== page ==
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Time for a on/off switch for the HDD.



posted on Mar, 4 2017 @ 08:10 PM
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Or record heat pulses coming from the HDD with an IR camera.



posted on Mar, 4 2017 @ 08:16 PM
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a reply to: roadgravel

Does a solid state drive make noise?



posted on Mar, 4 2017 @ 08:21 PM
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a reply to: roadgravel


It could be defeated by closing the blinds.

Or you could throw a brick through said window and steal the whole computer.

Perhaps we could read the data from a hard drive from the wisps of smoke that rise after 'the researchers' bomb the premises to pieces?


edit on 4/3/2017 by chr0naut because: (no reason given)



posted on Mar, 4 2017 @ 08:25 PM
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I wouldn't think this would be a widely used tactic. Sounds more like something from a spy movie. I would imagine at some point some computer will be compromised using this technique. People are still falling prey to phishing, even government officials.



posted on Mar, 4 2017 @ 08:27 PM
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originally posted by: seasonal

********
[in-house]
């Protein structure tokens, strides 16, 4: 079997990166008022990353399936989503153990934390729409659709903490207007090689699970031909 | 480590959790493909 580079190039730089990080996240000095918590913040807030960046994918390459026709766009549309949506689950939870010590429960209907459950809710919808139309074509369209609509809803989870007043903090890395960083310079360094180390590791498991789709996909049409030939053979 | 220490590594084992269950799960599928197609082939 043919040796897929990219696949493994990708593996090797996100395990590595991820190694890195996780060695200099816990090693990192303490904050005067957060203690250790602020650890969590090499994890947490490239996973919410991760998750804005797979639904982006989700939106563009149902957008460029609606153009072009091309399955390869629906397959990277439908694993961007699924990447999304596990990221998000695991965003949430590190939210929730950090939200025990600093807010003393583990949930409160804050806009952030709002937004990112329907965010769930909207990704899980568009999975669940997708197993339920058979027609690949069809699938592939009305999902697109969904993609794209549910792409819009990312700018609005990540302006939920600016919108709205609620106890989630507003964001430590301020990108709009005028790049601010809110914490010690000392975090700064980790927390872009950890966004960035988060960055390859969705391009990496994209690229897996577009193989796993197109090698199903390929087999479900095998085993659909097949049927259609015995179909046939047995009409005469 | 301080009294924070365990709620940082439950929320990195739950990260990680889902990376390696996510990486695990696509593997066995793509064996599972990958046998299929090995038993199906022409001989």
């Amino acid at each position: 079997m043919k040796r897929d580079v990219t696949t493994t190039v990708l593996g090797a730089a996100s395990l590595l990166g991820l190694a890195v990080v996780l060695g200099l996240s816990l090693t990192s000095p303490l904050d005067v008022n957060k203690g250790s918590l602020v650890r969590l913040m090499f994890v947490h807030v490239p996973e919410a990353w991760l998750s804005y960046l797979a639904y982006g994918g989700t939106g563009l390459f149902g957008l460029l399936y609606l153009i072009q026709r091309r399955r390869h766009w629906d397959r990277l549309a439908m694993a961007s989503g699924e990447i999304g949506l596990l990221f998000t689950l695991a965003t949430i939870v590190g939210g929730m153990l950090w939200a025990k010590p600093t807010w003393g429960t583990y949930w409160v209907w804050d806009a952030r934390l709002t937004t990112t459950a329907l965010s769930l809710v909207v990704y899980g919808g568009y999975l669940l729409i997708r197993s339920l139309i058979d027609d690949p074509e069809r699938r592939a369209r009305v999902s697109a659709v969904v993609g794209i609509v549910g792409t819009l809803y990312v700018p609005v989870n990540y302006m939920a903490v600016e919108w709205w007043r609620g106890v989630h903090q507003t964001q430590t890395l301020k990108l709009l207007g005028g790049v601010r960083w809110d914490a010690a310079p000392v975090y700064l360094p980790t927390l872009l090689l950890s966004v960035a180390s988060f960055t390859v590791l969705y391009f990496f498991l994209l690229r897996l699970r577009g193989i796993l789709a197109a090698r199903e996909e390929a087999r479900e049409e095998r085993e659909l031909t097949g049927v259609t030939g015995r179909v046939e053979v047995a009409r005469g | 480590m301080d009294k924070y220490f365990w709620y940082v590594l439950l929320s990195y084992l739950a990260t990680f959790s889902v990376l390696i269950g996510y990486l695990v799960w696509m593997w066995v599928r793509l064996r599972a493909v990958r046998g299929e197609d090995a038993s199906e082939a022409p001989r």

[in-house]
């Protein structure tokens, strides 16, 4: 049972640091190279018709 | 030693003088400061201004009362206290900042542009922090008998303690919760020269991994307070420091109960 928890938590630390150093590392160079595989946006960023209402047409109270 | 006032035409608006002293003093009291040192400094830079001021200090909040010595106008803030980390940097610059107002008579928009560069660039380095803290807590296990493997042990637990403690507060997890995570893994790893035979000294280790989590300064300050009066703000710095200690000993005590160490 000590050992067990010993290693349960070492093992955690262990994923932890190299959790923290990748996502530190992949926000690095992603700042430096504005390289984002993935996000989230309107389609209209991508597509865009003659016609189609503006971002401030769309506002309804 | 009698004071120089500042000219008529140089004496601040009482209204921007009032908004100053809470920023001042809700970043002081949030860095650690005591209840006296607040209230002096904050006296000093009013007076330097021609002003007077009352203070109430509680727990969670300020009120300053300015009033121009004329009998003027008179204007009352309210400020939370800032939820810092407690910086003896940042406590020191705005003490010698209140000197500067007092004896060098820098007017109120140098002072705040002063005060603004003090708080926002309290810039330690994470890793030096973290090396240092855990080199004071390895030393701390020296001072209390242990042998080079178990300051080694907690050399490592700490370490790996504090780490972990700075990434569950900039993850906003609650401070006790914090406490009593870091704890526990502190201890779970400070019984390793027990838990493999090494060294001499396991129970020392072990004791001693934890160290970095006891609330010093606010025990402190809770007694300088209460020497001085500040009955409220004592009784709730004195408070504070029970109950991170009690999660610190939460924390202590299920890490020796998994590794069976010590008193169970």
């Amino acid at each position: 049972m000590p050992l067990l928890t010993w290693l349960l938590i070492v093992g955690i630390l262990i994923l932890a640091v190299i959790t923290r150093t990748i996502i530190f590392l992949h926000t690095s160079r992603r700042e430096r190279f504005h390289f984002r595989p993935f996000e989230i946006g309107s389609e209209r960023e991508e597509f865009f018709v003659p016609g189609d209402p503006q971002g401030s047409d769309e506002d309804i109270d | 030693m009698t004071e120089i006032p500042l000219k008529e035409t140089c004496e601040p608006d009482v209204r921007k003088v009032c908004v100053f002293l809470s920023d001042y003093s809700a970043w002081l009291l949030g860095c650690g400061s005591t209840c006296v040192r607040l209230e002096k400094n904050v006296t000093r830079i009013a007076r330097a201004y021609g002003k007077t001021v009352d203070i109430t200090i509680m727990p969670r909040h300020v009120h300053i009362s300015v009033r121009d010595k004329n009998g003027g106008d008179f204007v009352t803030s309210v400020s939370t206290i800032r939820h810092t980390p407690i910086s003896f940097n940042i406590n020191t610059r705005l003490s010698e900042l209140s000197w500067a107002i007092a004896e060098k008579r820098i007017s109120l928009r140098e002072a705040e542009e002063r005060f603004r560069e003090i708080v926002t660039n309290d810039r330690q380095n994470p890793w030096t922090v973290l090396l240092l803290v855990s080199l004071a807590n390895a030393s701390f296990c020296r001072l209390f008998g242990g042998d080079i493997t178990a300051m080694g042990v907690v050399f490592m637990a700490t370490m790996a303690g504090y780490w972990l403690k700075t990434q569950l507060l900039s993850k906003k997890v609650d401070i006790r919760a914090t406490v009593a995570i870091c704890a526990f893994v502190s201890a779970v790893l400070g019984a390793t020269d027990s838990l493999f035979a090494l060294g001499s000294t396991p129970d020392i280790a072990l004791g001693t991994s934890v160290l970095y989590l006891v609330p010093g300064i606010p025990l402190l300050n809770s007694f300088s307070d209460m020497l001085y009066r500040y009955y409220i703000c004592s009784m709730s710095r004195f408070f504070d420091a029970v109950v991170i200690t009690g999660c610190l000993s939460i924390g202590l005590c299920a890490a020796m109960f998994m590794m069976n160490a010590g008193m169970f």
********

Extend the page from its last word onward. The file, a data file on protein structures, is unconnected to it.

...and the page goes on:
a reply to: roadgravel

Does a solid state drive make noise?


In theory no, as far I as know. Some have reported noise but it seems to be due to circuit component(s). I don't know if it could be used aa a side channel attack for the data being written.



posted on Mar, 4 2017 @ 08:27 PM
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And my girlfriend said I was a fool for buying all those BB guns and the air rifle.



posted on Mar, 4 2017 @ 08:34 PM
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The key to this working, is somehow getting the software onto the hard-drive of an air gapped computer. Someone who uses an air gapped computer is either just a paranoid and who cares what is on it, or is some government agency where you would have to get the software in there Mission: Impossible style.



posted on Mar, 4 2017 @ 08:43 PM
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a reply to: CalibratedZeus

True, especially after stuxnet and Iran. System updates or the need to possibly bring in new data might be a path. There is the tried and true method of using a compromised person who has access.



posted on Mar, 4 2017 @ 09:02 PM